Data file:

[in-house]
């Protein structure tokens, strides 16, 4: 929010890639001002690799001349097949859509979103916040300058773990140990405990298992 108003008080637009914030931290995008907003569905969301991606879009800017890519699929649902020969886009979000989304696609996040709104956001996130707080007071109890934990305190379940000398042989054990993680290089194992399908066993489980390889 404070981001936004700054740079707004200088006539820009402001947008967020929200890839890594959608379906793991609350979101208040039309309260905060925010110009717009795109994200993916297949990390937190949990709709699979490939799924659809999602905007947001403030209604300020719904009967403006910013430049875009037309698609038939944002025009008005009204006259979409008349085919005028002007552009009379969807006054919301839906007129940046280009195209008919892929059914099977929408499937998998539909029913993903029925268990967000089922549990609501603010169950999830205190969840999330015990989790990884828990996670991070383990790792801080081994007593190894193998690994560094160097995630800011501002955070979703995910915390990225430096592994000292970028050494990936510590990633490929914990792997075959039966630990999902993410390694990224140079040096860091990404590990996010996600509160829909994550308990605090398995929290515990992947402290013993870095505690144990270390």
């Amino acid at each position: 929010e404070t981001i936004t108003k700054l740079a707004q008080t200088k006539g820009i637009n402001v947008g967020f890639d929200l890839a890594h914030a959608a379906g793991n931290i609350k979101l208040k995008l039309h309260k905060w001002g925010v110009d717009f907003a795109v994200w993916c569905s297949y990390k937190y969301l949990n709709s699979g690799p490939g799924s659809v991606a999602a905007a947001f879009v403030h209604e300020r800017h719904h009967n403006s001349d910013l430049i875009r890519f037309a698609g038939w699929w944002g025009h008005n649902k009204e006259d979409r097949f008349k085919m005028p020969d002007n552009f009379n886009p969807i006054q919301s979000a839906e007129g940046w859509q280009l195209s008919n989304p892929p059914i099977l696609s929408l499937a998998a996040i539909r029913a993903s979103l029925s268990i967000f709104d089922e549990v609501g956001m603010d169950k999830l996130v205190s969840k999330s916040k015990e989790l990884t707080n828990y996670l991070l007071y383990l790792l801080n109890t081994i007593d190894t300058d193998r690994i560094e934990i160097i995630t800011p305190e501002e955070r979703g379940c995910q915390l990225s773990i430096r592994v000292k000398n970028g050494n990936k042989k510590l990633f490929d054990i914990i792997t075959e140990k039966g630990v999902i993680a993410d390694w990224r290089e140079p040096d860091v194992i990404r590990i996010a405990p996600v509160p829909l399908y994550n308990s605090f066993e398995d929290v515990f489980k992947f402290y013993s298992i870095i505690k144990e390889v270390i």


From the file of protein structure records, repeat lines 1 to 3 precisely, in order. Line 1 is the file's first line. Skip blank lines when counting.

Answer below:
[in-house]
């Protein structure tokens, strides 16, 4: 929010890639001002690799001349097949859509979103916040300058773990140990405990298992 108003008080637009914030931290995008907003569905969301991606879009800017890519699929649902020969886009979000989304696609996040709104956001996130707080007071109890934990305190379940000398042989054990993680290089194992399908066993489980390889 404070981001936004700054740079707004200088006539820009402001947008967020929200890839890594959608379906793991609350979101208040039309309260905060925010110009717009795109994200993916297949990390937190949990709709699979490939799924659809999602905007947001403030209604300020719904009967403006910013430049875009037309698609038939944002025009008005009204006259979409008349085919005028002007552009009379969807006054919301839906007129940046280009195209008919892929059914099977929408499937998998539909029913993903029925268990967000089922549990609501603010169950999830205190969840999330015990989790990884828990996670991070383990790792801080081994007593190894193998690994560094160097995630800011501002955070979703995910915390990225430096592994000292970028050494990936510590990633490929914990792997075959039966630990999902993410390694990224140079040096860091990404590990996010996600509160829909994550308990605090398995929290515990992947402290013993870095505690144990270390």
């Amino acid at each position: 929010e404070t981001i936004t108003k700054l740079a707004q008080t200088k006539g820009i637009n402001v947008g967020f890639d929200l890839a890594h914030a959608a379906g793991n931290i609350k979101l208040k995008l039309h309260k905060w001002g925010v110009d717009f907003a795109v994200w993916c569905s297949y990390k937190y969301l949990n709709s699979g690799p490939g799924s659809v991606a999602a905007a947001f879009v403030h209604e300020r800017h719904h009967n403006s001349d910013l430049i875009r890519f037309a698609g038939w699929w944002g025009h008005n649902k009204e006259d979409r097949f008349k085919m005028p020969d002007n552009f009379n886009p969807i006054q919301s979000a839906e007129g940046w859509q280009l195209s008919n989304p892929p059914i099977l696609s929408l499937a998998a996040i539909r029913a993903s979103l029925s268990i967000f709104d089922e549990v609501g956001m603010d169950k999830l996130v205190s969840k999330s916040k015990e989790l990884t707080n828990y996670l991070l007071y383990l790792l801080n109890t081994i007593d190894t300058d193998r690994i560094e934990i160097i995630t800011p305190e501002e955070r979703g379940c995910q915390l990225s773990i430096r592994v000292k000398n970028g050494n990936k042989k510590l990633f490929d054990i914990i792997t075959e140990k039966g630990v999902i993680a993410d390694w990224r290089e140079p040096d860091v194992i990404r590990i996010a405990p996600v509160p829909l399908y994550n308990s605090f066993e398995d929290v515990f489980k992947f402290y013993s298992i870095i505690k144990e390889v270390i």